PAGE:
Sometimes I write about science. Science is what I do in my daily job (yes, astronomers work mainly in daytime, like everybody else). The science posts that appear in my blog are very different from my official science writing, the one of the scholarly articles. In my ApJ papers every word is measured and exact (at least it tries to be), a direct translation of math into english. My science posts have instead escaped from the cage: they liberally use forbidden analogies and figure of speech, and blur the lines between scientific rigor and misleading fantasy. My goal is to stimulate curiosity, not provide answers: don't try to learn science from my posts! I think I fault this to Italo Calvino.

Why do I write what I do?

I have no agenda. Well everybody has a hidden agenda, I just don't know what is mine. I started to write as a way to practicing English. When I arrived in the US my American English was quite awful. The little English I knew was British/international slang (my Ph.D. thesis advisor was from the UK), with a technical slant focused on my field of studies. American everyday-life-language was a big mystery for me (I remember a long conversation with the car insurance guy that ended with the poor man hanging up in frustration after saying "oh my dear God" because of my lack of understanding; I still hate to talk by phone). Writing a blog was a way to experiment without anybody hanging up on me (at least on my face). The topics I chose don't have a method: they are just something that happen to cross my mind, upset or elate me, or result from free association chains from the subject of a photo I shot.

How does my writing process work?

I use a computer, of course. If I had lived in the XIX century I would have used a quill, but now we have the magic of electronics that makes publishing easier. Oh wait, you mean to ask about my writing method, do you? Oh well...

Trieste, Italy
I am not sure I have a consistent process. I spend a couple of hours every day, weather good or bad, walking my dog. During these walks I let my mind wander; sometimes thoughts occur to me that I cannot easily shake off. Writing about them is a way to exorcise these mind-worms, a physical way to purge them from my mind and let them roam free one electron at a time, from my keyboard to the screen. Digital catharsis. When this happen, I mumbe for a few days about the subject, then try to find some photo in my archive that is remotely connected to the topic, and I start to write. Inevitably ending up to a different place from when I intended to be. But that's ok, isn't that what happens to characters anyway, once they leave the fingers of their writer (this is a reference to Luigi Pirandello)?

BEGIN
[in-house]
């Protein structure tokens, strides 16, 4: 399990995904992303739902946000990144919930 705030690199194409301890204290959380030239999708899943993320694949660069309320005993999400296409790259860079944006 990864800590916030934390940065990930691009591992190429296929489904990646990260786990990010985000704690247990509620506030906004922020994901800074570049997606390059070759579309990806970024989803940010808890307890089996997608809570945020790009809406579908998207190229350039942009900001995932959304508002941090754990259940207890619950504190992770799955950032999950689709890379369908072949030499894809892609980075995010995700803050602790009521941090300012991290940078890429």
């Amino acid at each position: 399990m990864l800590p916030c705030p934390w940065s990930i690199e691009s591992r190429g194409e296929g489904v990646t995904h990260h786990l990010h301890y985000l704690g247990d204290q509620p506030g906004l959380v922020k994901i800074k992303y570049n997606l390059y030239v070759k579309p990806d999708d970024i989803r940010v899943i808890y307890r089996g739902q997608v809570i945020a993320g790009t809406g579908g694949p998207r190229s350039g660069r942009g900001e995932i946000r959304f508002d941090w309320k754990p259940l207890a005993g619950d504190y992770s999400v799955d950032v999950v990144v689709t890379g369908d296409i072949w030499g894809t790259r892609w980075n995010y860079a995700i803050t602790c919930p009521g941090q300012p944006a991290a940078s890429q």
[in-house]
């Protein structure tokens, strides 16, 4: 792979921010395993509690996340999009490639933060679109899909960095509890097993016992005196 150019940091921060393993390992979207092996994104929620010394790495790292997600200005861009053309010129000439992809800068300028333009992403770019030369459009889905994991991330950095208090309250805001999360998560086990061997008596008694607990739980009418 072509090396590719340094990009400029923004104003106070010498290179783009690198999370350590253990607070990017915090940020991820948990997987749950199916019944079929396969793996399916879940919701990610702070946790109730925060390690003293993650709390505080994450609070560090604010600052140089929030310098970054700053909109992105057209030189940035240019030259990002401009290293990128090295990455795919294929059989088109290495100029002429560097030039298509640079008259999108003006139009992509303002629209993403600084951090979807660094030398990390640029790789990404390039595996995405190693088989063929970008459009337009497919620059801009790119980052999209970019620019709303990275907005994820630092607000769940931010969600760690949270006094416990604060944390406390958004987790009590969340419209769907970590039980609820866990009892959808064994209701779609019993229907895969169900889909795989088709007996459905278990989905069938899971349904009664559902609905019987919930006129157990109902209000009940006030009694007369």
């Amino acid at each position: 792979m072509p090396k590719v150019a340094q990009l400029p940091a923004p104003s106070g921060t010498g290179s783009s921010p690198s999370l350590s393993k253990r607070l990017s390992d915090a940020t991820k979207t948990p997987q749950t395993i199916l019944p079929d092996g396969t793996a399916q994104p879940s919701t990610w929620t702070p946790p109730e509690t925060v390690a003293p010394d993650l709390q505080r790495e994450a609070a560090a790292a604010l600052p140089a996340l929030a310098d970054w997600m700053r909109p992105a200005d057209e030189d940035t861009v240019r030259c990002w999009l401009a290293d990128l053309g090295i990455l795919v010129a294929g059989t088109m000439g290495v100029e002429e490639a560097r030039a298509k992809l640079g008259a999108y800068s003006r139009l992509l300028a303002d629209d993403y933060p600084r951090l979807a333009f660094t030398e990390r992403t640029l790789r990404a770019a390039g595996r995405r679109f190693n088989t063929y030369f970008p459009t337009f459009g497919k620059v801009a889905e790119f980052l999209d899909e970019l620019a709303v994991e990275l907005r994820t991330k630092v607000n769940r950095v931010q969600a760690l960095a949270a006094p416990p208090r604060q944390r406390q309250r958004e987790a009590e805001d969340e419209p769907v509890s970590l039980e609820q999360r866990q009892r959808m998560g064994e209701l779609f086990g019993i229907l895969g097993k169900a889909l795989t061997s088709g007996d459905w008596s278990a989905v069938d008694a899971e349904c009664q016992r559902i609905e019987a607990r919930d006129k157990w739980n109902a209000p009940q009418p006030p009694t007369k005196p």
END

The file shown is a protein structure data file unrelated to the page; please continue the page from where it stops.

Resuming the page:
At the beginning (10 years ago, when I started the first incarnation of this blog) I posted more frequently, and the process what the reverse: first I chose the photo, then I wrote a caption for it. Now that the internet has changed (with the raise of social media) my photos go mostly on Google+, freeing my hand to tell stories on my blog, albeit at a slower pace.


Ok. what's next? Ah, I have to tag somebody to continue with this. Mmm, let's send the ball back to Japan to +Elizabeth Tasker. Why? Because she is a fellow astronomers and she also writes a mix of science and lifestyle posts in her blog. If you think I travel a lot, think how she has made her travel status permanent by moving to beautiful Sapporo. Elizabeth, the ball is on your court!

Trieste, Italy (August 3, 2014)